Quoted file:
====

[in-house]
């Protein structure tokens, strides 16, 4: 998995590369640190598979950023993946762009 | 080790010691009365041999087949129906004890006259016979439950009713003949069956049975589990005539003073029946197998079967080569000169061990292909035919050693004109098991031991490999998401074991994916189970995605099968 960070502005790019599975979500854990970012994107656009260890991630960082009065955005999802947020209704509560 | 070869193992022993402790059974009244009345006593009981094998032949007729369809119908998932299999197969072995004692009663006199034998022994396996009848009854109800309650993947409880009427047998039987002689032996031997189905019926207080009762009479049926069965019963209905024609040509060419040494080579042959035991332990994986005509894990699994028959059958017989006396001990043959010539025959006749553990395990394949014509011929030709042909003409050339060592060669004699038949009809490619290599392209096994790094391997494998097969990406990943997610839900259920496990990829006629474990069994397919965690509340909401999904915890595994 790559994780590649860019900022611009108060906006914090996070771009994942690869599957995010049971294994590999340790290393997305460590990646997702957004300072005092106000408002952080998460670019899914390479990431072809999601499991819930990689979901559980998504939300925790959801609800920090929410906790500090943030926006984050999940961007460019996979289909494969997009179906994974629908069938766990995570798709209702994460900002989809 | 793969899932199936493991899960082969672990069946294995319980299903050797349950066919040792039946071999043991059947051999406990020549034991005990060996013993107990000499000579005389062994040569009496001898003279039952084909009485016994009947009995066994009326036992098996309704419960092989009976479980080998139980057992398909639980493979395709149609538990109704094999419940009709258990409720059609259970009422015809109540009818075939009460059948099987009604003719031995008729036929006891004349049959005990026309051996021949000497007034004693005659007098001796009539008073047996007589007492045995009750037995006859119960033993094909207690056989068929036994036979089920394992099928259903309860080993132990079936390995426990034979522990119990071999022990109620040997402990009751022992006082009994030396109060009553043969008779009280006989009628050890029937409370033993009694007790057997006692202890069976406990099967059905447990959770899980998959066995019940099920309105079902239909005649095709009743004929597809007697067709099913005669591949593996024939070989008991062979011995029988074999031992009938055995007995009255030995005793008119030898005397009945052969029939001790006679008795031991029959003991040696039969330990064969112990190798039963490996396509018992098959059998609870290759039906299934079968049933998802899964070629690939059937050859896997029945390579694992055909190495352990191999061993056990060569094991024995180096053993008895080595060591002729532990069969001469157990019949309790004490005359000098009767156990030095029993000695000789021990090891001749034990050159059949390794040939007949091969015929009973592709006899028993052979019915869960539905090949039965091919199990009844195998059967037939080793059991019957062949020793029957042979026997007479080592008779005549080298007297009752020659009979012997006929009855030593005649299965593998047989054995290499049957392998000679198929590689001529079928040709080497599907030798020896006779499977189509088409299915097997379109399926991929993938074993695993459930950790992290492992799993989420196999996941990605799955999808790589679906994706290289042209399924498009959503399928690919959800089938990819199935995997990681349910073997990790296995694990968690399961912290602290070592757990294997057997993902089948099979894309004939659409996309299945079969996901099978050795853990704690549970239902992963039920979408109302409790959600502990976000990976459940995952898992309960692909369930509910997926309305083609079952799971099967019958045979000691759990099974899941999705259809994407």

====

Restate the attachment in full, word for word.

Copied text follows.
[in-house]
């Protein structure tokens, strides 16, 4: 998995590369640190598979950023993946762009 | 080790010691009365041999087949129906004890006259016979439950009713003949069956049975589990005539003073029946197998079967080569000169061990292909035919050693004109098991031991490999998401074991994916189970995605099968 960070502005790019599975979500854990970012994107656009260890991630960082009065955005999802947020209704509560 | 070869193992022993402790059974009244009345006593009981094998032949007729369809119908998932299999197969072995004692009663006199034998022994396996009848009854109800309650993947409880009427047998039987002689032996031997189905019926207080009762009479049926069965019963209905024609040509060419040494080579042959035991332990994986005509894990699994028959059958017989006396001990043959010539025959006749553990395990394949014509011929030709042909003409050339060592060669004699038949009809490619290599392209096994790094391997494998097969990406990943997610839900259920496990990829006629474990069994397919965690509340909401999904915890595994 790559994780590649860019900022611009108060906006914090996070771009994942690869599957995010049971294994590999340790290393997305460590990646997702957004300072005092106000408002952080998460670019899914390479990431072809999601499991819930990689979901559980998504939300925790959801609800920090929410906790500090943030926006984050999940961007460019996979289909494969997009179906994974629908069938766990995570798709209702994460900002989809 | 793969899932199936493991899960082969672990069946294995319980299903050797349950066919040792039946071999043991059947051999406990020549034991005990060996013993107990000499000579005389062994040569009496001898003279039952084909009485016994009947009995066994009326036992098996309704419960092989009976479980080998139980057992398909639980493979395709149609538990109704094999419940009709258990409720059609259970009422015809109540009818075939009460059948099987009604003719031995008729036929006891004349049959005990026309051996021949000497007034004693005659007098001796009539008073047996007589007492045995009750037995006859119960033993094909207690056989068929036994036979089920394992099928259903309860080993132990079936390995426990034979522990119990071999022990109620040997402990009751022992006082009994030396109060009553043969008779009280006989009628050890029937409370033993009694007790057997006692202890069976406990099967059905447990959770899980998959066995019940099920309105079902239909005649095709009743004929597809007697067709099913005669591949593996024939070989008991062979011995029988074999031992009938055995007995009255030995005793008119030898005397009945052969029939001790006679008795031991029959003991040696039969330990064969112990190798039963490996396509018992098959059998609870290759039906299934079968049933998802899964070629690939059937050859896997029945390579694992055909190495352990191999061993056990060569094991024995180096053993008895080595060591002729532990069969001469157990019949309790004490005359000098009767156990030095029993000695000789021990090891001749034990050159059949390794040939007949091969015929009973592709006899028993052979019915869960539905090949039965091919199990009844195998059967037939080793059991019957062949020793029957042979026997007479080592008779005549080298007297009752020659009979012997006929009855030593005649299965593998047989054995290499049957392998000679198929590689001529079928040709080497599907030798020896006779499977189509088409299915097997379109399926991929993938074993695993459930950790992290492992799993989420196999996941990605799955999808790589679906994706290289042209399924498009959503399928690919959800089938990819199935995997990681349910073997990790296995694990968690399961912290602290070592757990294997057997993902089948099979894309004939659409996309299945079969996901099978050795853990704690549970239902992963039920979408109302409790959600502990976000990976459940995952898992309960692909369930509910997926309305083609079952799971099967019958045979000691759990099974899941999705259809994407």